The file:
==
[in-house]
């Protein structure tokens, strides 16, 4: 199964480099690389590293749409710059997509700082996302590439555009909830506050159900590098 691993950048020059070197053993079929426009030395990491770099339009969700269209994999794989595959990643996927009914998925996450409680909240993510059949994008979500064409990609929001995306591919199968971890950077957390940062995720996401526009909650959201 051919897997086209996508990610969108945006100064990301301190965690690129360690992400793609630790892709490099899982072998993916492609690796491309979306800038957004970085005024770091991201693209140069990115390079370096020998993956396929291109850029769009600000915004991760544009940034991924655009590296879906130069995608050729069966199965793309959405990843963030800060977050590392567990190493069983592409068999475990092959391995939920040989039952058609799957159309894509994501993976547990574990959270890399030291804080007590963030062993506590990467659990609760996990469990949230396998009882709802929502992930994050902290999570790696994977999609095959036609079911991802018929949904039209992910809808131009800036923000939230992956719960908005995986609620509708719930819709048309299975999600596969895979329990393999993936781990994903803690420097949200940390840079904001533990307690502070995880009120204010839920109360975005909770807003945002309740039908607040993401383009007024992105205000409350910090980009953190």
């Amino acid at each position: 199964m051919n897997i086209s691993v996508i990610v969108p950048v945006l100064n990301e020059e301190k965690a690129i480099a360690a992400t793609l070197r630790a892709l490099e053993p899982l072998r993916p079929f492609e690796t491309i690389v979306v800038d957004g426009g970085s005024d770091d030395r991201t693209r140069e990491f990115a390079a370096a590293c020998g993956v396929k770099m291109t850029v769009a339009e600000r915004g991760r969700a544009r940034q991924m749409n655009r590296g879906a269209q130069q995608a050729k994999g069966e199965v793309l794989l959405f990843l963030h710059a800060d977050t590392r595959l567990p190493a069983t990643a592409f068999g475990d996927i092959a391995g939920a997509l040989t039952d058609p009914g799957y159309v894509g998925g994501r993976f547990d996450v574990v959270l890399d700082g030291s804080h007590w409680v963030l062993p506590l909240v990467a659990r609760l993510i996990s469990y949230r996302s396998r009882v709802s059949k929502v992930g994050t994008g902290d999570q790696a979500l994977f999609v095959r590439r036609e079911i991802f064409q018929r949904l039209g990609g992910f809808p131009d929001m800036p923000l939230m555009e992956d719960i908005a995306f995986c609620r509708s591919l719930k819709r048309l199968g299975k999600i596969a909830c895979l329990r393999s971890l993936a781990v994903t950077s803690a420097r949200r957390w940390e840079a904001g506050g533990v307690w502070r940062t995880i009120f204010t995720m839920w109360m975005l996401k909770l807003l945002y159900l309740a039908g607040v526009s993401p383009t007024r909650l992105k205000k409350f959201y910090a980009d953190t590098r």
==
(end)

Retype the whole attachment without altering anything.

[in-house]
């Protein structure tokens, strides 16, 4: 199964480099690389590293749409710059997509700082996302590439555009909830506050159900590098 691993950048020059070197053993079929426009030395990491770099339009969700269209994999794989595959990643996927009914998925996450409680909240993510059949994008979500064409990609929001995306591919199968971890950077957390940062995720996401526009909650959201 051919897997086209996508990610969108945006100064990301301190965690690129360690992400793609630790892709490099899982072998993916492609690796491309979306800038957004970085005024770091991201693209140069990115390079370096020998993956396929291109850029769009600000915004991760544009940034991924655009590296879906130069995608050729069966199965793309959405990843963030800060977050590392567990190493069983592409068999475990092959391995939920040989039952058609799957159309894509994501993976547990574990959270890399030291804080007590963030062993506590990467659990609760996990469990949230396998009882709802929502992930994050902290999570790696994977999609095959036609079911991802018929949904039209992910809808131009800036923000939230992956719960908005995986609620509708719930819709048309299975999600596969895979329990393999993936781990994903803690420097949200940390840079904001533990307690502070995880009120204010839920109360975005909770807003945002309740039908607040993401383009007024992105205000409350910090980009953190």
């Amino acid at each position: 199964m051919n897997i086209s691993v996508i990610v969108p950048v945006l100064n990301e020059e301190k965690a690129i480099a360690a992400t793609l070197r630790a892709l490099e053993p899982l072998r993916p079929f492609e690796t491309i690389v979306v800038d957004g426009g970085s005024d770091d030395r991201t693209r140069e990491f990115a390079a370096a590293c020998g993956v396929k770099m291109t850029v769009a339009e600000r915004g991760r969700a544009r940034q991924m749409n655009r590296g879906a269209q130069q995608a050729k994999g069966e199965v793309l794989l959405f990843l963030h710059a800060d977050t590392r595959l567990p190493a069983t990643a592409f068999g475990d996927i092959a391995g939920a997509l040989t039952d058609p009914g799957y159309v894509g998925g994501r993976f547990d996450v574990v959270l890399d700082g030291s804080h007590w409680v963030l062993p506590l909240v990467a659990r609760l993510i996990s469990y949230r996302s396998r009882v709802s059949k929502v992930g994050t994008g902290d999570q790696a979500l994977f999609v095959r590439r036609e079911i991802f064409q018929r949904l039209g990609g992910f809808p131009d929001m800036p923000l939230m555009e992956d719960i908005a995306f995986c609620r509708s591919l719930k819709r048309l199968g299975k999600i596969a909830c895979l329990r393999s971890l993936a781990v994903t950077s803690a420097r949200r957390w940390e840079a904001g506050g533990v307690w502070r940062t995880i009120f204010t995720m839920w109360m975005l996401k909770l807003l945002y159900l309740a039908g607040v526009s993401p383009t007024r909650l992105k205000k409350f959201y910090a980009d953190t590098r």